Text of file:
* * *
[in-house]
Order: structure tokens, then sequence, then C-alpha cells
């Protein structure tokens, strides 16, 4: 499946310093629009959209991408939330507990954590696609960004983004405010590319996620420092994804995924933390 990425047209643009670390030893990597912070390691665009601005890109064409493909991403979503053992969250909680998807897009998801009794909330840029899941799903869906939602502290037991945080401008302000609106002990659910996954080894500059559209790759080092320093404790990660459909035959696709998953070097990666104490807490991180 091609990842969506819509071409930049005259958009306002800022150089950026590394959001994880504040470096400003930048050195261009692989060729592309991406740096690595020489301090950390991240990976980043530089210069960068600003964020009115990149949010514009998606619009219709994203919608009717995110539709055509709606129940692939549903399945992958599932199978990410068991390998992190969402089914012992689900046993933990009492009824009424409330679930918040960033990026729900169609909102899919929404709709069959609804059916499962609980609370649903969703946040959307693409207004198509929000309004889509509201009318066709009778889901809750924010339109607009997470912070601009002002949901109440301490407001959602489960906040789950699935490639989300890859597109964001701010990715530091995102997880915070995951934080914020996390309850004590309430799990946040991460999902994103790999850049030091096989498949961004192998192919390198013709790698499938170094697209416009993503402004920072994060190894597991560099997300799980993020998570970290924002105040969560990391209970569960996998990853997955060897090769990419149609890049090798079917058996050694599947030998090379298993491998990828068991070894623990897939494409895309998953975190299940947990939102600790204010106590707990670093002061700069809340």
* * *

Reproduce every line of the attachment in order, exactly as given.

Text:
[in-house]
Order: structure tokens, then sequence, then C-alpha cells
């Protein structure tokens, strides 16, 4: 499946310093629009959209991408939330507990954590696609960004983004405010590319996620420092994804995924933390 990425047209643009670390030893990597912070390691665009601005890109064409493909991403979503053992969250909680998807897009998801009794909330840029899941799903869906939602502290037991945080401008302000609106002990659910996954080894500059559209790759080092320093404790990660459909035959696709998953070097990666104490807490991180 091609990842969506819509071409930049005259958009306002800022150089950026590394959001994880504040470096400003930048050195261009692989060729592309991406740096690595020489301090950390991240990976980043530089210069960068600003964020009115990149949010514009998606619009219709994203919608009717995110539709055509709606129940692939549903399945992958599932199978990410068991390998992190969402089914012992689900046993933990009492009824009424409330679930918040960033990026729900169609909102899919929404709709069959609804059916499962609980609370649903969703946040959307693409207004198509929000309004889509509201009318066709009778889901809750924010339109607009997470912070601009002002949901109440301490407001959602489960906040789950699935490639989300890859597109964001701010990715530091995102997880915070995951934080914020996390309850004590309430799990946040991460999902994103790999850049030091096989498949961004192998192919390198013709790698499938170094697209416009993503402004920072994060190894597991560099997300799980993020998570970290924002105040969560990391209970569960996998990853997955060897090769990419149609890049090798079917058996050694599947030998090379298993491998990828068991070894623990897939494409895309998953975190299940947990939102600790204010106590707990670093002061700069809340």